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Pressure and force

  1. Jul 7, 2011 #1
    Hello I am currently building a water rocket. I would like some help on finding the equation for the force that is exerted when I add air pressure to an cylindrical tube filled with water. How can I figure out the force that the water would create when I release it. I hope that someone can help with this problem of mine. I appreciate the help that anyone can offer me.

    Thank you,
    Dru Jouhnson
     
  2. jcsd
  3. Jul 8, 2011 #2
    For a rocket, the force (thrust) generated is given by:

    Thrust = mdot * v_exit

    where,

    mdot = mass flow rate
    v_exit = velocity of fluid at exit of nozzle

    For a water rocket pressurized with air, you could figure out the mass flow and velocity from fluid mechanics. As the water is expelled, the gas expands, pressure drops, flow rate drops, and the thrust drops. Thus, the thrust decreases with time. But the weight of the rocket decreases too, so the acceleration may increase or decrease depending on the variables.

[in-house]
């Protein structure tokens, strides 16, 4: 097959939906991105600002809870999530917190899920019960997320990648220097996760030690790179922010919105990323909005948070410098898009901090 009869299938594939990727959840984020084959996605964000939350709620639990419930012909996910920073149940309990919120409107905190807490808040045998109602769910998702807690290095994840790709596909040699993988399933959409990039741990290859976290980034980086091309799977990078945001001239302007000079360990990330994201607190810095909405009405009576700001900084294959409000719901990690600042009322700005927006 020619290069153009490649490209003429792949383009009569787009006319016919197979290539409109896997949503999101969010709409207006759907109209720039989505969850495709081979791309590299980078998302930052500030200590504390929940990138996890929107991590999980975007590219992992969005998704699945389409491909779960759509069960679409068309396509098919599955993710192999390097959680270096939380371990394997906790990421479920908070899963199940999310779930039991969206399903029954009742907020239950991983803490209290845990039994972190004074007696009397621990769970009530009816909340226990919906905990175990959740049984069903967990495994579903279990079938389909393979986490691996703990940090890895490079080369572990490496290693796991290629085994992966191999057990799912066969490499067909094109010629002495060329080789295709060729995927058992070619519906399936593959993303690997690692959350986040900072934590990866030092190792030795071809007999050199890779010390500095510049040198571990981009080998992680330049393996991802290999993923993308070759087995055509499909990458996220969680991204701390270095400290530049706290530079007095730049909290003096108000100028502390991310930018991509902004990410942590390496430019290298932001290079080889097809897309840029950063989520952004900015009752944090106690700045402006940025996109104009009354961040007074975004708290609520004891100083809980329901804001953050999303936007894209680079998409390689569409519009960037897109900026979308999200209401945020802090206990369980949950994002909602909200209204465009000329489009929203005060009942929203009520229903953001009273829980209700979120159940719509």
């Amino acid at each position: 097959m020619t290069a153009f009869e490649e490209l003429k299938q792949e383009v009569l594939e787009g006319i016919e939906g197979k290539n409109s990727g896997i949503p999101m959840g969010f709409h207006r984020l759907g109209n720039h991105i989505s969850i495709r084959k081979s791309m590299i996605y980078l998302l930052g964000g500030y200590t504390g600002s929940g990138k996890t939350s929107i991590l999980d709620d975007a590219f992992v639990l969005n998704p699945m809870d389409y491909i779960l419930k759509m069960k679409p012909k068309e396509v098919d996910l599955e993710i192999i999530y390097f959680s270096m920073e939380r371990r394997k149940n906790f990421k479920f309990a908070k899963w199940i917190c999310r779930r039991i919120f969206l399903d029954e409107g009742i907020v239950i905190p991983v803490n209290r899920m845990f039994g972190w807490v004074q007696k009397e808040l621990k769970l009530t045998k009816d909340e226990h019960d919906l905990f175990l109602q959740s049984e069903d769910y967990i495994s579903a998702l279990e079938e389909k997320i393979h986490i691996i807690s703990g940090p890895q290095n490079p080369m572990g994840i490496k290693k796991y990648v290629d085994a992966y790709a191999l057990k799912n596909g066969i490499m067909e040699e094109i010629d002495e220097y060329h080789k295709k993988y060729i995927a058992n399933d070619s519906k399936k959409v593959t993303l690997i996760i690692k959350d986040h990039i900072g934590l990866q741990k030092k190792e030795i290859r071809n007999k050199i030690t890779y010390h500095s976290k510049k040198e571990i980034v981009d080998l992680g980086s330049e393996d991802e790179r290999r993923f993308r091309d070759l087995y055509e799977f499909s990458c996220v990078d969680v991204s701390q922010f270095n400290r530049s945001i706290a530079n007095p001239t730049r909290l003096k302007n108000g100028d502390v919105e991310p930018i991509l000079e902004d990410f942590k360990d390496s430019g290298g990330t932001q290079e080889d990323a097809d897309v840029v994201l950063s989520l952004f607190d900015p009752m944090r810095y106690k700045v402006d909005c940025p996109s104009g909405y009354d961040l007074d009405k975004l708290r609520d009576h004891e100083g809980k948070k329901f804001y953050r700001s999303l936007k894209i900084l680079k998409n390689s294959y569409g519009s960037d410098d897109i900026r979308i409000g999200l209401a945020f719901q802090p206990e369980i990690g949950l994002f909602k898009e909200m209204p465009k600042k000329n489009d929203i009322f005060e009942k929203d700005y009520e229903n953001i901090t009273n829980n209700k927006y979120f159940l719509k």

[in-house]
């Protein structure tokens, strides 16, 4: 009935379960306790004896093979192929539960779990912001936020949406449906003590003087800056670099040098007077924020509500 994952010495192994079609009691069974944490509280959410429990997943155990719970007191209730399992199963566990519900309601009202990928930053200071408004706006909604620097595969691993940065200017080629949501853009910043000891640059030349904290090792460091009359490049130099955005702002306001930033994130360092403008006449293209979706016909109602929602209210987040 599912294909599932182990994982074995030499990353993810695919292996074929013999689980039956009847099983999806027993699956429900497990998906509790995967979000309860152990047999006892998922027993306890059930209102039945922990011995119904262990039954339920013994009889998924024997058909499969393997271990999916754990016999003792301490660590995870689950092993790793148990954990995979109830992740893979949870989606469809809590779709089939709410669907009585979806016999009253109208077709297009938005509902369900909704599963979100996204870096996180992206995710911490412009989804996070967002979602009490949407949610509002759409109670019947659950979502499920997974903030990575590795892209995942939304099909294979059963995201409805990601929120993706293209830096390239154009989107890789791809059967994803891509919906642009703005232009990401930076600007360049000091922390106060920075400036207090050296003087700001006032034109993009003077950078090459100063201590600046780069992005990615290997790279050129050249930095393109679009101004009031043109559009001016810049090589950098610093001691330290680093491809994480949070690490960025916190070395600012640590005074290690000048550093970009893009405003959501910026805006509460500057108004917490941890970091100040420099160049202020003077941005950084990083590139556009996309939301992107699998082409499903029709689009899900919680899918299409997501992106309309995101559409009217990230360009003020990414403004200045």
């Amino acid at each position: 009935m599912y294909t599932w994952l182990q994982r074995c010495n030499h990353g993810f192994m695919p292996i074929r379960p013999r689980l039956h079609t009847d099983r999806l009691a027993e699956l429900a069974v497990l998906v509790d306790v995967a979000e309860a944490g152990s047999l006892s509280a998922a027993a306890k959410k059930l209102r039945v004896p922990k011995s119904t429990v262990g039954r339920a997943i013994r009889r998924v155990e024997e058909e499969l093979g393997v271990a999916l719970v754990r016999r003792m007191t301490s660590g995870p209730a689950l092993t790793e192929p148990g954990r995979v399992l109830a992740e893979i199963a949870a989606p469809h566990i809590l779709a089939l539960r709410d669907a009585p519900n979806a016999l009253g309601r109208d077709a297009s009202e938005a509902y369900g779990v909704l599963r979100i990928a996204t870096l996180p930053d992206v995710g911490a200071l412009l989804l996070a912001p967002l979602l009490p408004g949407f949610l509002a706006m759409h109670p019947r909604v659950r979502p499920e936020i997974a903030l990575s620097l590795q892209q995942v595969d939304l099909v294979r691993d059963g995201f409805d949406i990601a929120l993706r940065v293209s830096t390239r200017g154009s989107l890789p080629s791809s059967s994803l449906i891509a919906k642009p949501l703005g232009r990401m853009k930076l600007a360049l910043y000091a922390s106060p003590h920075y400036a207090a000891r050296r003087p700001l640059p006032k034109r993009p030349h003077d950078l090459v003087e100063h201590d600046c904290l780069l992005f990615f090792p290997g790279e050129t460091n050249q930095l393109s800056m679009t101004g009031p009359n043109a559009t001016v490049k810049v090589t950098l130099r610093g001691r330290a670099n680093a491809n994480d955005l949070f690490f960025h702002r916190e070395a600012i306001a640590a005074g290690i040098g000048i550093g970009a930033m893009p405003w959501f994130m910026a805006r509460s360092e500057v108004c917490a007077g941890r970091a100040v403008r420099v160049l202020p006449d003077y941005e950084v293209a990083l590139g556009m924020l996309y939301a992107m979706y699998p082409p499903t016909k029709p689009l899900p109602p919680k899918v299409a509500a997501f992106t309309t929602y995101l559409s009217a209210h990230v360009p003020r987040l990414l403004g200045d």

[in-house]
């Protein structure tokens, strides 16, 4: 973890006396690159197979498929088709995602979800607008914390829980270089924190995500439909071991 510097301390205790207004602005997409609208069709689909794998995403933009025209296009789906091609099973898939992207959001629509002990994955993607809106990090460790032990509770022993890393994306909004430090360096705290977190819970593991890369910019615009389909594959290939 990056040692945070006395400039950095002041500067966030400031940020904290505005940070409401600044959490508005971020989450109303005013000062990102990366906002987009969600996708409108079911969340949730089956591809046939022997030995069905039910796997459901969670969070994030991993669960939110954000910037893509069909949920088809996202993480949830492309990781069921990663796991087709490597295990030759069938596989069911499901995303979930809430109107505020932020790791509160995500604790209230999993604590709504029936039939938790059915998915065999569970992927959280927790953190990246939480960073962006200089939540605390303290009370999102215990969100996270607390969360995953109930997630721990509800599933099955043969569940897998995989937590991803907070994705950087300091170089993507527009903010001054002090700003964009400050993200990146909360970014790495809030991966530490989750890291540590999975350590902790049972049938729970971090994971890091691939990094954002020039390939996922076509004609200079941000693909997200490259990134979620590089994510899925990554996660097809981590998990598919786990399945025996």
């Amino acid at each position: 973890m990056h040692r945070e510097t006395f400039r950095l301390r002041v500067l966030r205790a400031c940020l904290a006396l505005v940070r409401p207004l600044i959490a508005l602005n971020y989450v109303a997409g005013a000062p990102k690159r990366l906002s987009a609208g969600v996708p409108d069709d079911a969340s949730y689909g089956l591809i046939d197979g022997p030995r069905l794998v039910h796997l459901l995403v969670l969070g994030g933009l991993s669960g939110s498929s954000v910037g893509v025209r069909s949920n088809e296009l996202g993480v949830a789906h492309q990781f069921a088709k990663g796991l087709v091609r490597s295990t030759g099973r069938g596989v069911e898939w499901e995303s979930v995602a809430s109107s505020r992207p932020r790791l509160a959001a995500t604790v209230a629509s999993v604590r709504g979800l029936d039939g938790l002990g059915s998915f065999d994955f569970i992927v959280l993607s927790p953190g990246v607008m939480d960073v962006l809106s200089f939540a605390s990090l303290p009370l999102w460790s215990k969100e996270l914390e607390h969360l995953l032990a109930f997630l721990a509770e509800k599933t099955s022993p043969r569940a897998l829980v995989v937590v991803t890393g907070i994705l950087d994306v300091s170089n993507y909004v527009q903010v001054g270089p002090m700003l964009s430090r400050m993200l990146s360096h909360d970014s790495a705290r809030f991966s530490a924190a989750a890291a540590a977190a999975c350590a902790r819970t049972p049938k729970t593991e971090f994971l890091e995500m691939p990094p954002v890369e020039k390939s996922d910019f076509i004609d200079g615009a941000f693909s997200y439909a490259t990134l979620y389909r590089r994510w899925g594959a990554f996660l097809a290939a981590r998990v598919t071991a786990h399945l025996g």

4. Jul 8, 2011 #3
    Does the nozzle of the rocket act like the throttle valve in a refrigerator? The pressure of the refrigerant is sharply reduced by the throttle valve which also reduces the temperature of the refrigerant.

    Jagella
     
  5. Jul 8, 2011 #4

    cjl

    User Avatar

    Not exactly. Since the water is basically incompressible, the temperature will largely be unaffected by the water's travel through the nozzle. The pressure will drop dramatically with a corresponding increase in velocity though (as a rough estimate, you could assume that it is an ideal nozzle, and thus the water's exit velocity is equal to sqrt(2P/rho)).
     
  6. Jul 8, 2011 #5
    Are liquids typically incompressible and gases typically compressible?

    Jagella
     
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